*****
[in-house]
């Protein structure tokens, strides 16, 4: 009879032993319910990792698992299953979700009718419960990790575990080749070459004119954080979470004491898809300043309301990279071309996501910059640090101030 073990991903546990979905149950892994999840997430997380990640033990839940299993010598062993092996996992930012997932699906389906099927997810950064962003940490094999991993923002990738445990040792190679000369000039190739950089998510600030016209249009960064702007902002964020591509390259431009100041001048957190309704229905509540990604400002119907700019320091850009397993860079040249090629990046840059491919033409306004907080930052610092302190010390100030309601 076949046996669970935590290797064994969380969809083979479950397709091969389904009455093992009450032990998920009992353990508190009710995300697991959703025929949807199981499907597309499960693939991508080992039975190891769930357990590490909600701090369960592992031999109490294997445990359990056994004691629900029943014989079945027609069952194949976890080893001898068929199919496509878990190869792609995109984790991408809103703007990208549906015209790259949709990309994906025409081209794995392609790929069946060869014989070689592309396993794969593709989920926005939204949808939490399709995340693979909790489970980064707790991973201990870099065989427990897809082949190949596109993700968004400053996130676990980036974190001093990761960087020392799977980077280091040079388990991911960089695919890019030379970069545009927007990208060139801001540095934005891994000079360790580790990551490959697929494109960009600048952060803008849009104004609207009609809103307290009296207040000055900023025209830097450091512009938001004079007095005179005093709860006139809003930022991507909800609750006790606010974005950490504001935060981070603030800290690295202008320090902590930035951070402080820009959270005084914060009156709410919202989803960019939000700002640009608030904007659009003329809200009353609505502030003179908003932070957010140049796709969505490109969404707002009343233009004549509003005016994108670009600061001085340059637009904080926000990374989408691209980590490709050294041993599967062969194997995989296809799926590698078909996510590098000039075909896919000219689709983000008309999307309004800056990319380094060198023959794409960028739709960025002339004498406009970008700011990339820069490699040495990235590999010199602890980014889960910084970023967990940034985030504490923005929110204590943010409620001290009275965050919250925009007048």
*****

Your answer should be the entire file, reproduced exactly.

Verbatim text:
[in-house]
């Protein structure tokens, strides 16, 4: 009879032993319910990792698992299953979700009718419960990790575990080749070459004119954080979470004491898809300043309301990279071309996501910059640090101030 073990991903546990979905149950892994999840997430997380990640033990839940299993010598062993092996996992930012997932699906389906099927997810950064962003940490094999991993923002990738445990040792190679000369000039190739950089998510600030016209249009960064702007902002964020591509390259431009100041001048957190309704229905509540990604400002119907700019320091850009397993860079040249090629990046840059491919033409306004907080930052610092302190010390100030309601 076949046996669970935590290797064994969380969809083979479950397709091969389904009455093992009450032990998920009992353990508190009710995300697991959703025929949807199981499907597309499960693939991508080992039975190891769930357990590490909600701090369960592992031999109490294997445990359990056994004691629900029943014989079945027609069952194949976890080893001898068929199919496509878990190869792609995109984790991408809103703007990208549906015209790259949709990309994906025409081209794995392609790929069946060869014989070689592309396993794969593709989920926005939204949808939490399709995340693979909790489970980064707790991973201990870099065989427990897809082949190949596109993700968004400053996130676990980036974190001093990761960087020392799977980077280091040079388990991911960089695919890019030379970069545009927007990208060139801001540095934005891994000079360790580790990551490959697929494109960009600048952060803008849009104004609207009609809103307290009296207040000055900023025209830097450091512009938001004079007095005179005093709860006139809003930022991507909800609750006790606010974005950490504001935060981070603030800290690295202008320090902590930035951070402080820009959270005084914060009156709410919202989803960019939000700002640009608030904007659009003329809200009353609505502030003179908003932070957010140049796709969505490109969404707002009343233009004549509003005016994108670009600061001085340059637009904080926000990374989408691209980590490709050294041993599967062969194997995989296809799926590698078909996510590098000039075909896919000219689709983000008309999307309004800056990319380094060198023959794409960028739709960025002339004498406009970008700011990339820069490699040495990235590999010199602890980014889960910084970023967990940034985030504490923005929110204590943010409620001290009275965050919250925009007048």